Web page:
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Wierd symbol what is it?

  1. Nov 1, 2007 #1
    My prof writes this symbol that looks (sort of) like this [tex]\ni[/tex] for "such that"

    I just write the words "such that" in my notes...

    But what is this symbol? I just choose the latex that looked most like what's on the board... is it the right one?
  2. jcsd
  3. Nov 2, 2007 #2

    Gib Z

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    Well in set builder notation usually [tex]\in[/tex] means "in" and "|" for "such that". Eg [tex]S=\{ k \in \mathbb{Q} | \sqrt{k} \in \mathbb{C} \} [/tex] means the set S is equal to the set of rational numbers such that sqrt k is a complex number.
  4. Nov 2, 2007 #3
    I was introduced with this notation back when i started calculus. However most people use s.t rather than that.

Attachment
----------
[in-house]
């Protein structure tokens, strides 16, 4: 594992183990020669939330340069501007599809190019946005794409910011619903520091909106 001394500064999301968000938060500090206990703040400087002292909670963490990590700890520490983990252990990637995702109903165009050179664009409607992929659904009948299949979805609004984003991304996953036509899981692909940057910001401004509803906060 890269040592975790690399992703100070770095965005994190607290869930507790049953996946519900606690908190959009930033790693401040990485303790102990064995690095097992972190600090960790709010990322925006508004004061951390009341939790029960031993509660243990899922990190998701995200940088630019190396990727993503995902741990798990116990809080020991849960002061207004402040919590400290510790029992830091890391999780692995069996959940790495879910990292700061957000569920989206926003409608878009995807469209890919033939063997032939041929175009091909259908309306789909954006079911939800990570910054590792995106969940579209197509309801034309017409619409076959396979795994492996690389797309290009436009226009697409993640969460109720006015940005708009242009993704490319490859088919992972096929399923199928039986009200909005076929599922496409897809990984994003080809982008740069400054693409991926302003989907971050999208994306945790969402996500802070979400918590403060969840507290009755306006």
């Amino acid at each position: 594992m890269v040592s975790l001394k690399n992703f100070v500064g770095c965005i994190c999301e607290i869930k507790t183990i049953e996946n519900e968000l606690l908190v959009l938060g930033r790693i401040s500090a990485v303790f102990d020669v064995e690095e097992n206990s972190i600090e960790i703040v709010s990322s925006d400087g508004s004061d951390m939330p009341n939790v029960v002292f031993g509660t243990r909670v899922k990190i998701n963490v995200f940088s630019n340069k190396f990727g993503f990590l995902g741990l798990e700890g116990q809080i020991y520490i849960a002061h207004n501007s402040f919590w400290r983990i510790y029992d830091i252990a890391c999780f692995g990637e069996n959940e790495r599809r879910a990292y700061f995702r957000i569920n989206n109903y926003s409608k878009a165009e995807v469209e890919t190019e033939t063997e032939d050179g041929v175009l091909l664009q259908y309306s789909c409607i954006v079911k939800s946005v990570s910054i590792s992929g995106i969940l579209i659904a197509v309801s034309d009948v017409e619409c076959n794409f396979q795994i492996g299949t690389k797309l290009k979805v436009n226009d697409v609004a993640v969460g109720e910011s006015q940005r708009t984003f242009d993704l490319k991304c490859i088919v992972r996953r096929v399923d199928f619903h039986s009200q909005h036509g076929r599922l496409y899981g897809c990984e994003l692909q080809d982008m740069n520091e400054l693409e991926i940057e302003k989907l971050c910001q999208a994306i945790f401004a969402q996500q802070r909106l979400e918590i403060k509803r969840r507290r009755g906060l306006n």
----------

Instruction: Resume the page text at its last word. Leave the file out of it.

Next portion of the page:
5. Nov 2, 2007 #4


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    I think that if your professor does use that symbol, then it's very confusing. As Gib Z says, [itex]\in[/itex] means a member of and so the backward version means exactly the same: e.g. [itex]\mathbb{N}\ni n[/itex].
  6. Nov 2, 2007 #5
    Okay. I just wanted to know if anyone else had seen it. I don't find it that confusing... I wanted to know if this is what it looked like becuse my prof writes it in this odd way.
  7. Nov 2, 2007 #6
    The symbol for "such that" and epsilon has a bit difference. The symbol is larger. But I havent seen anything springer book using that symbol for such that.
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